Take an Americana Cruise Around the Pacific Northwest
is not your father's sunburn/island-a-day/shop-'til-you-drop/snorkel-and-dive/2000-passenger
cruise. In fact, it is quite the opposite.
is a cruise into history, on a small and very intimate
scale, with lots to learn about. There are guides and
expert lecturers all along the route to teach and explain,
and the number of passengers is so manageable that you
can expect to really meet each and every one. This is,
most of all, a cruise into the fascinating tale of Western
Queen of the West's year-'round, seven-day, sternwheeler
steamer trips leave from Portland, Oregon. They cruise
through ever-changing scenery, terrain, and climate
for 1000 miles along the Columbia, Snake, and Willamette
Rivers, through eight locks and dams, beside picturesque
cities, forts, Indian reservations, forests, waterfalls,
gorges, and canyons along the historic Lewis & Clark
and Oregon Trail routes.
hospitable, young, American crew takes care of passenger
comforts, while on-board historians/naturalists/lecturers
take care of the learning activities. Enthusiastic landside
rangers and guides at each attraction and visitor center
fill passengers in on their geographic and historic
specialties. A fleet of luxury Prevost coaches precedes
the ship each night and is waiting when the ship reaches
port the following morning. The same well-versed drivers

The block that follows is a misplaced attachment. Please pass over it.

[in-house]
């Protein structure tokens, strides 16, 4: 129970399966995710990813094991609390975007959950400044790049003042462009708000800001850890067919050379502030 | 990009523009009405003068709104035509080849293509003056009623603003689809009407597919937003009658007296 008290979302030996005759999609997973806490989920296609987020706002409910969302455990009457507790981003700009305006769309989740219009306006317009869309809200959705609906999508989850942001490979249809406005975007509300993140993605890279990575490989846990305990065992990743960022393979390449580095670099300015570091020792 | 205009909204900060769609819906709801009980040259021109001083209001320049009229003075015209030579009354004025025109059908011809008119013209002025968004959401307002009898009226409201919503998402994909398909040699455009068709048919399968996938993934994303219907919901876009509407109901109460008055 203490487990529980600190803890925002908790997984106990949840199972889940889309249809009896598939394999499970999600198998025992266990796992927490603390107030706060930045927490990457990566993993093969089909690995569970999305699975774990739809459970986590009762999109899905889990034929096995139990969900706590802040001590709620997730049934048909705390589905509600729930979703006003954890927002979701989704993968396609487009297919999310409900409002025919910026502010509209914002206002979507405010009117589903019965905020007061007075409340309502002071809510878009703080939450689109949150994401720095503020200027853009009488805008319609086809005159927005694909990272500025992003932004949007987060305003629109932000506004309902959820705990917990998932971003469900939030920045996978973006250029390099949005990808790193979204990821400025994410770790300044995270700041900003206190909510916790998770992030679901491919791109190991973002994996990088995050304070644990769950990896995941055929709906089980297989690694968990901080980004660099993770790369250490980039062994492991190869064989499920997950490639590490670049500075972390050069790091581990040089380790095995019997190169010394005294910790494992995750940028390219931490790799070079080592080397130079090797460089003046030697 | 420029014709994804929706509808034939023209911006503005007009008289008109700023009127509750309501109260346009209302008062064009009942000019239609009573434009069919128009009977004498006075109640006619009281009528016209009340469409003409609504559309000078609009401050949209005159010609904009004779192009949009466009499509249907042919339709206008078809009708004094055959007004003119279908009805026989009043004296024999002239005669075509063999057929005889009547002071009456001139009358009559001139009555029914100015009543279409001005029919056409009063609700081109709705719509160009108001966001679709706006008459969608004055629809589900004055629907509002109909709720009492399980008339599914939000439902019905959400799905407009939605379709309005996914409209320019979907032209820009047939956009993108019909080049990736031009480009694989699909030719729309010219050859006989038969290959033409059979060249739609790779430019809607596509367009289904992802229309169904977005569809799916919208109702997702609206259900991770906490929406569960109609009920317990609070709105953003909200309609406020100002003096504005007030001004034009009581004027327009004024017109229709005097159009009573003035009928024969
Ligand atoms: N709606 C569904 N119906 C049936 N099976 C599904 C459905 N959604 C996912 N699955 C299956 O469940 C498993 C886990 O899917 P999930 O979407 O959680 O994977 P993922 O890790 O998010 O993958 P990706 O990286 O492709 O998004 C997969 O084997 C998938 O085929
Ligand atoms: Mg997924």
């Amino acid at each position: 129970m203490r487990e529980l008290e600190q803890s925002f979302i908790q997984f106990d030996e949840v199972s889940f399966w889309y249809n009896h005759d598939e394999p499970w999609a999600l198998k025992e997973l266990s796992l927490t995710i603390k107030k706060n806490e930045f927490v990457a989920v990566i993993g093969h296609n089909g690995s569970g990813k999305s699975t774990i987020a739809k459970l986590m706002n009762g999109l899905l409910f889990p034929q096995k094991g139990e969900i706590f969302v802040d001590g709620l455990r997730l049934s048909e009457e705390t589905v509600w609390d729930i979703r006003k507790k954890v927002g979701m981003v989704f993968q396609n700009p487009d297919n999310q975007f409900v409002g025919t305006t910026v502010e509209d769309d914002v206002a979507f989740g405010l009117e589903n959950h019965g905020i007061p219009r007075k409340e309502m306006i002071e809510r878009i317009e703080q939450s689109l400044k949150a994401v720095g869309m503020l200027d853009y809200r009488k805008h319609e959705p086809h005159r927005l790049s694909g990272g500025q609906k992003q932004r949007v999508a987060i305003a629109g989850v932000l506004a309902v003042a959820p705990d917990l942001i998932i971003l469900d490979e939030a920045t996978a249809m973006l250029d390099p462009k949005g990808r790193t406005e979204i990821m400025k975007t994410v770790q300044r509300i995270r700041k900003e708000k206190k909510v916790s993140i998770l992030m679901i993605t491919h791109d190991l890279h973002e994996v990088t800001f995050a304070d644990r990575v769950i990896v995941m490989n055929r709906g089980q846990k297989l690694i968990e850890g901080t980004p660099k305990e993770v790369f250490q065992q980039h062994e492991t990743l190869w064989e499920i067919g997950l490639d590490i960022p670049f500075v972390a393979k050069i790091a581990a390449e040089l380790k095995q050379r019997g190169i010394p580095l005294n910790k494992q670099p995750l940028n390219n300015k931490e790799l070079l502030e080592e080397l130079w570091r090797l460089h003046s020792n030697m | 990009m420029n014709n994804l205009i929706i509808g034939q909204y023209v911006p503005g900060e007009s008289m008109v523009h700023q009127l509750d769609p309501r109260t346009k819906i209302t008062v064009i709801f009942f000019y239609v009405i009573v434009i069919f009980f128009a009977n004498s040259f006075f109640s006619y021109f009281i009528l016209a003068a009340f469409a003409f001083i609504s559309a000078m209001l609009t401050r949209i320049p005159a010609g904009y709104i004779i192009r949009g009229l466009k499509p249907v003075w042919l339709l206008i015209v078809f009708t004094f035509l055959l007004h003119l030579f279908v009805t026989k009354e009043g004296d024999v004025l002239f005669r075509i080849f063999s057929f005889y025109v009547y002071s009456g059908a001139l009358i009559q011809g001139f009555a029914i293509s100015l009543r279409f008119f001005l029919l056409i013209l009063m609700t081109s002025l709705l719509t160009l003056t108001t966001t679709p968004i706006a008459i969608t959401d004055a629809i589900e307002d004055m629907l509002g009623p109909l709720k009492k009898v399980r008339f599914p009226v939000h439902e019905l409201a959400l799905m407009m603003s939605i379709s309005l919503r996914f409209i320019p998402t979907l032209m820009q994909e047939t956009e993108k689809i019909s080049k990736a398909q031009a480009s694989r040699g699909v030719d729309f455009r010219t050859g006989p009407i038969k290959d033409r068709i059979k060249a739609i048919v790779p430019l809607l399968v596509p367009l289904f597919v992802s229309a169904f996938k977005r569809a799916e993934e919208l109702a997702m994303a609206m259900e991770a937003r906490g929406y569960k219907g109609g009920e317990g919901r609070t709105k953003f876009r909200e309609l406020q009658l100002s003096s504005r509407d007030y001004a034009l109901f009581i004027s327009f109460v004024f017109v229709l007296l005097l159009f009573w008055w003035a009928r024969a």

stay with the passengers for the entire week, making
for expert tour leadership. TV cameras are trained on
the road ahead and transmit pictures to screens in the
buses, so passengers may sit anywhere and get a front-seat
Daily tours are included in the tour price. On most
cruises, tours visit: The Bonneville Dam, where the
generation and distribution of electricity and the use
of fish ladders are demonstrated; Multnomah Falls, at
620 feet the second highest waterfall in America and
part of the greatest collection of waterfalls in the
U. S.; Hells Canyon, where high-speed jet boats whiz
by petroglyphs and memorable natural landscape formations;
Pendleton, where passengers visit with working cowboys
who show how horses and sheep dogs are trained; Maryhill
Museum, where Rodin sculptures and drawings, native
American carvings and artifacts, and a replica of England's
Stonehenge war memorial are on display; Tamastslikt
Cultural Institute, which tells the history of the region's
Indian population through exhibits, dioramas, dance,
and dialogue; Columbia Gorge Discovery Center, which
houses a giant working model of part of the Columbia
River and displays about the geologic creation of the
Gorge; Mount St. Helens, whose visitor center overlooks
and explains the spectacular and destructive l980 eruption;
and Astoria's Columbia River Maritime Museum, one of
the world's leading maritime museums. Additional information
regarding the Lewis & Clark expedition permeates
each day's travels at virtually every stop, as he history
of the 1803 expedition is relived throughout the week's
novel ideas mark Queen of the West's food service.
are no assigned tables. So passengers may choose to
meet new acquaintances whenever mealtime arrives. By
the end of the journey, most passengers have met and
made many new friends.
dining accommodates all passengers.
of anything on the menu may be ordered. From soup to
desserts, portion sizes are up to the consumer.